Basically complementing the revitalization strategy with capacity building and skills development. Automatically a development such as an institution comes with infrastructural erection thus temporary employment creation, that on its own brings about the diversity in jobs availability, which Selibe Phikwe currently desperately needs credit to the obvious reasons of Nigel Dixon Warren-the terminator.
AGRICULTURAL POTENTIAL IN SELIBE PHIKWE REGION
Putting up BUANR campus in Phikwe would not only benefit the Selibe Phikwe region and its people, but would also bring about great efficiency in the service delivery and well resourced execution of mandate for the Agricultural academy itself.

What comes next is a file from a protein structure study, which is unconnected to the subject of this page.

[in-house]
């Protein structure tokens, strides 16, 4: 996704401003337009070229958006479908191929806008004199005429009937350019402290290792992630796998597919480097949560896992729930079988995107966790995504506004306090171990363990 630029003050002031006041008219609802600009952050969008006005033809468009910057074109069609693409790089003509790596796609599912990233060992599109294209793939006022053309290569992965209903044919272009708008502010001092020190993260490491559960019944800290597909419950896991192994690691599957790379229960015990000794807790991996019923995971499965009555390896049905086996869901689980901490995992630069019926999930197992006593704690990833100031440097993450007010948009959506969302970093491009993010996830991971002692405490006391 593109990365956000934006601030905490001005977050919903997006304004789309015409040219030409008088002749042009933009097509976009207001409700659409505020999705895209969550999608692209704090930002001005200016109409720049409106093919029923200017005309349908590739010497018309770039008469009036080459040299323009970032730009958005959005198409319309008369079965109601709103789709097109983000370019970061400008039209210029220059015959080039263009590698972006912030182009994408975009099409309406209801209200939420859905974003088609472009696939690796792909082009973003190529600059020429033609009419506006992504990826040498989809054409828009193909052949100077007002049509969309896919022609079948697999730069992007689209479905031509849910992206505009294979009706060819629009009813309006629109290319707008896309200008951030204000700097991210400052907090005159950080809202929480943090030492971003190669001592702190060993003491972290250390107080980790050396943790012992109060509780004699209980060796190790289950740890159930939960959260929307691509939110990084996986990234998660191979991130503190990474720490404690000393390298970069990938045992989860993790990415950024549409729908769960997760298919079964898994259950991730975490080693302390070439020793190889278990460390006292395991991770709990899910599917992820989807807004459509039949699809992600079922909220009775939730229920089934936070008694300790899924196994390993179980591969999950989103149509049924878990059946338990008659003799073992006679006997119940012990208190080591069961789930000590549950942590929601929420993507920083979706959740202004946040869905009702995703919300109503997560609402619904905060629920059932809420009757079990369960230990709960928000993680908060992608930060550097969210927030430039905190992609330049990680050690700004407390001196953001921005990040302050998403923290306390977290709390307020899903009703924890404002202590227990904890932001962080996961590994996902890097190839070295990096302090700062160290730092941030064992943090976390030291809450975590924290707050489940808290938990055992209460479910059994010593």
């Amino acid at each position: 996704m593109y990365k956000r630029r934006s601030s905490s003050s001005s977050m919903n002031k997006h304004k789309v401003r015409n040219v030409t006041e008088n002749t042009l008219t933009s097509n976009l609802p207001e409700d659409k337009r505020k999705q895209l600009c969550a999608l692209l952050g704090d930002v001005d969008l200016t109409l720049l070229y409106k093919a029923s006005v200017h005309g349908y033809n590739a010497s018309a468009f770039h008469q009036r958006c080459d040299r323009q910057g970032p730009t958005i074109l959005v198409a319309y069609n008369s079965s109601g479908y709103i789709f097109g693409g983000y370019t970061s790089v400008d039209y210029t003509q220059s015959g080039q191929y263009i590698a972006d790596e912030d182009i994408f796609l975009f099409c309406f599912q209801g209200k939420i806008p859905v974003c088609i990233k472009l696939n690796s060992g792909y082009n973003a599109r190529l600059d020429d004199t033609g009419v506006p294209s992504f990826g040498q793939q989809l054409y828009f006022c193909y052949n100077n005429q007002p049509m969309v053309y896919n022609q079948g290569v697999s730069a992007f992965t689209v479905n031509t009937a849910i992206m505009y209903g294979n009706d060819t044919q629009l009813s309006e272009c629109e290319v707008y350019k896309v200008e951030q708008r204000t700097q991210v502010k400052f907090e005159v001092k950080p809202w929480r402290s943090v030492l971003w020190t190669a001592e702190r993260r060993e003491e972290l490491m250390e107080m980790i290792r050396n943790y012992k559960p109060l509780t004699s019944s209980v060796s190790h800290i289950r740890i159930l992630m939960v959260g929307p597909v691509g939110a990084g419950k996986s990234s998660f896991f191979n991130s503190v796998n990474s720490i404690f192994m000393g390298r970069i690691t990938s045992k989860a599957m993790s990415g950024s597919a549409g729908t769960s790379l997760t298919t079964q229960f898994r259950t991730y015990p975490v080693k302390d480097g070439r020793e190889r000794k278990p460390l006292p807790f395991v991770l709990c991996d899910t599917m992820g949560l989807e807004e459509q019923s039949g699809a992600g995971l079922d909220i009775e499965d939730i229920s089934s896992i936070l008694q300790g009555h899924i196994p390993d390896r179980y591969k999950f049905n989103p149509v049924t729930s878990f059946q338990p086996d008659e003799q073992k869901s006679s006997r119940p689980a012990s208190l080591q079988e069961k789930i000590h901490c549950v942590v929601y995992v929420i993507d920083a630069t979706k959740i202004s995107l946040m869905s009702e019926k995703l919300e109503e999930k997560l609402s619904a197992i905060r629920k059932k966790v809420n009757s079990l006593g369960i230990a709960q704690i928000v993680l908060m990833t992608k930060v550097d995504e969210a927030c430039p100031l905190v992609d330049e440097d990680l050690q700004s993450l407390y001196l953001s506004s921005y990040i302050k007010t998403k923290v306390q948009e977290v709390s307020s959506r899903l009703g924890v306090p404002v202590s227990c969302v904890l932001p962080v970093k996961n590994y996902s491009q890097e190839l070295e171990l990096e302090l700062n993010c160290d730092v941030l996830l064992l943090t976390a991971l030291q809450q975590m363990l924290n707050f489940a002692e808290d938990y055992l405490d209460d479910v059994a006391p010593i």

The region sits comfortably at the centre of well positioned dams availing abundant water for agricultural practical’s. From the far south sits the newly opened Lotsane Dam in Maunatla, sailing through the Thune dam in the east south of Selibe Phikwe , the Dikgathong Dam in the North eastern side right on the Motloutse basin and off course the traditional Letsibogo on the northwestern top of the SPEDU region.
These resources together with the fertile soil around the region gives the BUANR a great environment to carry out their agricultural research , experiments ,studies and academic capacity building that is substantiated with practicals and actual physical undertakings , thus turning it into a world class agricultural university that produces readymade and industrial graduates.